What she didn’t say was that she had sunk herself into a mute, shapeless fog. That she had allowed her fingers to blur into a warm singular mass around the shape of her phone inside her pocket, that she had typed out nothing at all: no notes, no thought, no creative response. She had planned to follow their instructions to wander around during the performance; to experience the piece as intended - a room of humming bodies, shifting gradations of sound through space, looped layers of grainy, amplified vacancy. Instead she found herself willfully slumped into her own body, walled in by the sound which seemed to thicken and press against her with the dull weight of a hand on a shoulder. Marshy sequences, granular drift, ashy strands in slow collapse. It felt self-indulgent: to give in to this inertia. She didn’t know if it was something that came from within, that belonged to her, or whether it was an external force that she was submitting to. The distinction was unimportant. So easy to let the body go still. A folding inwards like lips pressed for an ‘m’ and staying that way: mute, immured, while time glitters on like a pageant.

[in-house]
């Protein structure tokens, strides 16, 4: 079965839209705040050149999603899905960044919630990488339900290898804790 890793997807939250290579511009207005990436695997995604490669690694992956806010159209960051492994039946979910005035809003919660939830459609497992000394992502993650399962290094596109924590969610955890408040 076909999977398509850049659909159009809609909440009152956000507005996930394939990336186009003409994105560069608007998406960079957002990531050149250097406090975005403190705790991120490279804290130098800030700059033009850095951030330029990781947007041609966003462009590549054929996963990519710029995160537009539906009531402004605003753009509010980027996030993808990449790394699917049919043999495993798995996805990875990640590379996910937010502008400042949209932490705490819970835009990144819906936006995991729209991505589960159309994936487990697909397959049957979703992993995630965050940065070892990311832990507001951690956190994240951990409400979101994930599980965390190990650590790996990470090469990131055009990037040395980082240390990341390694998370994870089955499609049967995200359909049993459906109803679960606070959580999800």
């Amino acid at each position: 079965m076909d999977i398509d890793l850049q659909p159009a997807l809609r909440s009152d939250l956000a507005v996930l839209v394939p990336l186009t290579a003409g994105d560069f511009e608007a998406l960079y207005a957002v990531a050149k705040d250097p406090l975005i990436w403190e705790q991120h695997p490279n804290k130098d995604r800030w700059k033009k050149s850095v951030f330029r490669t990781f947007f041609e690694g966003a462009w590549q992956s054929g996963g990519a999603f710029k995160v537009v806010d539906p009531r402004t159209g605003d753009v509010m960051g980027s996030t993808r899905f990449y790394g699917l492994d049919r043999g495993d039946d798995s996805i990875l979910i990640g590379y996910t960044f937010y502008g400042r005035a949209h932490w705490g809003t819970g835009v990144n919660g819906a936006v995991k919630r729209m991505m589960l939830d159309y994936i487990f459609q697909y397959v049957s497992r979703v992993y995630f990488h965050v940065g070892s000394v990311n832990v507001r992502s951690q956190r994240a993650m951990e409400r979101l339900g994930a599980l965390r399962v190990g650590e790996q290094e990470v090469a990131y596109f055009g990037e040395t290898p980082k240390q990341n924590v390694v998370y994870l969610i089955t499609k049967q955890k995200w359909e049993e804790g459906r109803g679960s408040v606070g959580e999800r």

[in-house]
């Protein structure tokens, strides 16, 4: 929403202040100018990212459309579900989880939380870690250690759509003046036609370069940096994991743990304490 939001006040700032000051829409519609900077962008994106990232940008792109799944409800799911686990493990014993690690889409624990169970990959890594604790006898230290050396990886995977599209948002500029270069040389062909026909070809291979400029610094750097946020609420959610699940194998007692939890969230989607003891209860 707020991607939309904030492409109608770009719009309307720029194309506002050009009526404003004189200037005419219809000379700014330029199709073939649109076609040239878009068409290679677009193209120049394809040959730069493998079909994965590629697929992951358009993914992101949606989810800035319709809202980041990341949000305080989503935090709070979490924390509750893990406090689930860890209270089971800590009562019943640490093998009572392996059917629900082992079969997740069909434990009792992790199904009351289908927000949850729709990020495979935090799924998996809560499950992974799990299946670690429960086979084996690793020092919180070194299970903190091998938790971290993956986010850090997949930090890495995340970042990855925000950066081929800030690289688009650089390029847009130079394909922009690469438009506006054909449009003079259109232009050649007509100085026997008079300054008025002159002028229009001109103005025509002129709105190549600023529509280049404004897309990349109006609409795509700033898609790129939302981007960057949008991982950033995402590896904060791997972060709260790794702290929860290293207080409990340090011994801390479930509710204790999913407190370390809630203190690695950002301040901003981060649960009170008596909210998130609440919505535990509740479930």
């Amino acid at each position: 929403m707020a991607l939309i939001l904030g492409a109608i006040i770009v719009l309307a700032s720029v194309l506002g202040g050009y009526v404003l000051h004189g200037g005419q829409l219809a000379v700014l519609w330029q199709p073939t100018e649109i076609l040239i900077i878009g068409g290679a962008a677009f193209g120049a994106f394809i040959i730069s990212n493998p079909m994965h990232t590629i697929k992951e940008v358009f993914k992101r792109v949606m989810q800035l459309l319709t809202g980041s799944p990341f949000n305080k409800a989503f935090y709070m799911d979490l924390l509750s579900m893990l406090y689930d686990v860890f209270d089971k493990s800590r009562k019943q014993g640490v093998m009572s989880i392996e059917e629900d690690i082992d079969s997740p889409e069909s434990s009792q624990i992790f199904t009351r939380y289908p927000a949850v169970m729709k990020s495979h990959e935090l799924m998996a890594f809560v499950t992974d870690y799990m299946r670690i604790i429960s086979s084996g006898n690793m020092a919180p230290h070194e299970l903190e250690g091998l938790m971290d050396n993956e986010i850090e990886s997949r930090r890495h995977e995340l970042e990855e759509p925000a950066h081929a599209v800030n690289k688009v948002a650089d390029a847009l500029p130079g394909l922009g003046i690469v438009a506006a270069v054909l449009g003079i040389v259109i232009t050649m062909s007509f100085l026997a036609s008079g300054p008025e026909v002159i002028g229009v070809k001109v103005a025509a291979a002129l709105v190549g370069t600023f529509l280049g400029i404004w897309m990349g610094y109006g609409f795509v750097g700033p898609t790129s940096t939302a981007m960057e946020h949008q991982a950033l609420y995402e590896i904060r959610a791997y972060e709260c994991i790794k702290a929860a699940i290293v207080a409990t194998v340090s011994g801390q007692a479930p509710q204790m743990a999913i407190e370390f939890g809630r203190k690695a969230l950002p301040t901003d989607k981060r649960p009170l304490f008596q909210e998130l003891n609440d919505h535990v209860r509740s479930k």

When she did eventually compel herself up and out of the chair, she paced softly towards the brick partition and then around it to the other side, to the unoccupied half of the room, out of sight. Loitering close to the windows, she examined cakings of dust in the corners of the glass, enacting a moment of profound thought, unwatched. The afternoon spanned whitely. A pale day furred by soft rain, the glassy vacancy of neighbouring buildings. A single bird shot across the blank; air slices and heals without a flinch.